Not many people know this but it is important to know that once a business or disadvantaged individual has participated in the program, neither the business nor that individual will be eligible again. The SBA will automatically decline those applications.
The coronavirus pandemic outbreak within the United States is unprecedented. Therefore, claims arising out of a disease outbreak are almost unknown to U.S. courts.
F@ck the Big Banks: Every Business Owner Should be with a Community bank (and have Their Banker’s cell Phone Number)
Now that the United States Government has implemented the CARES Act, a historic stimulus bill, there might be recovery yet for the extreme slow down in business one may experience. However, too many people are having difficulties with banks granting them the loans this stimulus was intended to provide.
Due to the forced closure of many “non-essential” businesses, many contractual obligations have been affected due to the resulting workforce and supply shortages. These disruptions have left many wondering whether “force majeure” provisions will relieve them of their contractual obligations.
Starting a new business can be scary with all of the legal issues that arise, the taxes one may incur, the fear of losing money invested, etc. To deal with these issues, it is best you consult an attorney to ensure all of your questions are answered and there are no hidden surprises.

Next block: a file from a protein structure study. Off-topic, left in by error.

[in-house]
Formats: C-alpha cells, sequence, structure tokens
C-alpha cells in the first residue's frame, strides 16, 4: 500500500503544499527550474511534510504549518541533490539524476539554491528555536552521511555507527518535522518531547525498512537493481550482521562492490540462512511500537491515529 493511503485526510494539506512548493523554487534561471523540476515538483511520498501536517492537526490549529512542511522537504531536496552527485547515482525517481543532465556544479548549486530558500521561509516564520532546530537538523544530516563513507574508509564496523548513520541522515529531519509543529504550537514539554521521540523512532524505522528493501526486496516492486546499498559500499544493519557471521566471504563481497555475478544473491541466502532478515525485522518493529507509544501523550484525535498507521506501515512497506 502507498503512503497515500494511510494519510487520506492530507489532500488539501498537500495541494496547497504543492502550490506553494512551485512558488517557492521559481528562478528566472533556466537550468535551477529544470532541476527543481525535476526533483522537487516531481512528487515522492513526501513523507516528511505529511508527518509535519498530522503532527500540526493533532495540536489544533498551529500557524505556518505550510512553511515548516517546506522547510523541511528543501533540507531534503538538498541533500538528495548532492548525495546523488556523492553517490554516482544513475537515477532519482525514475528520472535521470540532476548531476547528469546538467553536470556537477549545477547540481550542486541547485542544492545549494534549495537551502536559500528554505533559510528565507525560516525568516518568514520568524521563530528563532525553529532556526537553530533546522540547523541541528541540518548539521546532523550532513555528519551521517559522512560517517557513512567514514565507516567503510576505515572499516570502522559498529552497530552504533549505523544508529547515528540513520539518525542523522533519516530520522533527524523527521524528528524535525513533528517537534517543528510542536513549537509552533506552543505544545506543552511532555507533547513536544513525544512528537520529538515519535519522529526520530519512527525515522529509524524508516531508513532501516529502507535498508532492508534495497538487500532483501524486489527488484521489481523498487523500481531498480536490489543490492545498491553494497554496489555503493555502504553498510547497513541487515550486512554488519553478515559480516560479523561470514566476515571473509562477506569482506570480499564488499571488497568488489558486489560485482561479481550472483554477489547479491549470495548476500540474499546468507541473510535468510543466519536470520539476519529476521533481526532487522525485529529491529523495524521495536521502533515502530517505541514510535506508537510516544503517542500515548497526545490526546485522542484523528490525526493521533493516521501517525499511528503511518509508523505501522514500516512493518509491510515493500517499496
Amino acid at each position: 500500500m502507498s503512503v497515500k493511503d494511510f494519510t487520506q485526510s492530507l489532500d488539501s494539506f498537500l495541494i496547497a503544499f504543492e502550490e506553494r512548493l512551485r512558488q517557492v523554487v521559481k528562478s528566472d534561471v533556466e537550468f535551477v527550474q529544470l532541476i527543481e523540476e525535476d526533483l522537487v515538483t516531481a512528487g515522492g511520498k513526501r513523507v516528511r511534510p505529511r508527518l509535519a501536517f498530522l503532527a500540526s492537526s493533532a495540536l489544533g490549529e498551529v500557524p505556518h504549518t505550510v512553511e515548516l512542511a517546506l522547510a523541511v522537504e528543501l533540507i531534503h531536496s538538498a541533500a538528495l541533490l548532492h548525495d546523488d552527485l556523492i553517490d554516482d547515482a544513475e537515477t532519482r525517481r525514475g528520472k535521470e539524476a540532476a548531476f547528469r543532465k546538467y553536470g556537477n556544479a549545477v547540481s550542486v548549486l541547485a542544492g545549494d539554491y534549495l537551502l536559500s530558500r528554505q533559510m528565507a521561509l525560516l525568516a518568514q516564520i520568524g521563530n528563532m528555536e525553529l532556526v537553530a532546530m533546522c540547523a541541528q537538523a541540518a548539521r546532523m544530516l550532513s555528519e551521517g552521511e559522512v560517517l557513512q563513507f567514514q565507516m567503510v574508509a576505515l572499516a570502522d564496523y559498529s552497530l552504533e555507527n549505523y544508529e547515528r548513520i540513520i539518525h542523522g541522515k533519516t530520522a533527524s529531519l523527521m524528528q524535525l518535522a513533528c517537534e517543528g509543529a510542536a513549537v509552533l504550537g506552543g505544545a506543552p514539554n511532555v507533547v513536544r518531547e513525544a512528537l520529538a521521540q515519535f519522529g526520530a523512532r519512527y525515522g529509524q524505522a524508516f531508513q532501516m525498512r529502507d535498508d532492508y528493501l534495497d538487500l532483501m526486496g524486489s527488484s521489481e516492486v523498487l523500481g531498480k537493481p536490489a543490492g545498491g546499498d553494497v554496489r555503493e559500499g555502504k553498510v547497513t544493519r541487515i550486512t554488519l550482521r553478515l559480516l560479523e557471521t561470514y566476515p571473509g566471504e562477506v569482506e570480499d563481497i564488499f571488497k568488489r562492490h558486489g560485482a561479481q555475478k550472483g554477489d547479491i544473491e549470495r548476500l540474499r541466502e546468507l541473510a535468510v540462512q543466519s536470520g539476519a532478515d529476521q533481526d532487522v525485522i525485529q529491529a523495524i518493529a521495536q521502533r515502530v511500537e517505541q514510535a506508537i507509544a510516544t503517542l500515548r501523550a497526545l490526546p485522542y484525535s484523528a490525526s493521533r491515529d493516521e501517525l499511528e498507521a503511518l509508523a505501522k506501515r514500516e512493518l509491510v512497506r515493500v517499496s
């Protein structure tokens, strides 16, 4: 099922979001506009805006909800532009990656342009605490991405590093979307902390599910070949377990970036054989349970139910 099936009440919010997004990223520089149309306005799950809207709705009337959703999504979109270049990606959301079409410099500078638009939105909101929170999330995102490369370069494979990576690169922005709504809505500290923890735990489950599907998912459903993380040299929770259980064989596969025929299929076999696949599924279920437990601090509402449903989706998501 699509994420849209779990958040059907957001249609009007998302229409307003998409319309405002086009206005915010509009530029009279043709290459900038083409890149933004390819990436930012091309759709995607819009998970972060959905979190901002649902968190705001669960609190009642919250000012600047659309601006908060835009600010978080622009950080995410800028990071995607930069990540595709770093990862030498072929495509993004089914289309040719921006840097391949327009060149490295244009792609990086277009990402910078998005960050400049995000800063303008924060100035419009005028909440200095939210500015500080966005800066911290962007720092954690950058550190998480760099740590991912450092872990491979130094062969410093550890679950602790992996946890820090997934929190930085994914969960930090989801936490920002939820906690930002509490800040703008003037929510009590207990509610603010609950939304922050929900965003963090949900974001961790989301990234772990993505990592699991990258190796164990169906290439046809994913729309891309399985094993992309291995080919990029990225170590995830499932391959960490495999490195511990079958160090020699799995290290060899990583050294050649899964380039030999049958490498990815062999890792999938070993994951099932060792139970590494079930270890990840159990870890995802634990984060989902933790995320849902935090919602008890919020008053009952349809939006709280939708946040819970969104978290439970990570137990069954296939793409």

A Federal trademark registration will greatly enhance your rights. U.S. trademark rights are created through the use of your mark in commerce, however these use-based rights are just common law rights and only apply to a specific geographic area.
The federal government has a unique program that assists disadvantaged businesses by registering them for government contracts. In other words, as a “small business” you have a higher probability of obtaining a government contract before a business that is not registered as a “small business.” The U.S. Small Business Administration (“SBA”) defines a “small” business in terms of the average number of employees over the past 12 months or average annual receipts over the past three years. The SBA defines a U.S. small business as a concern that: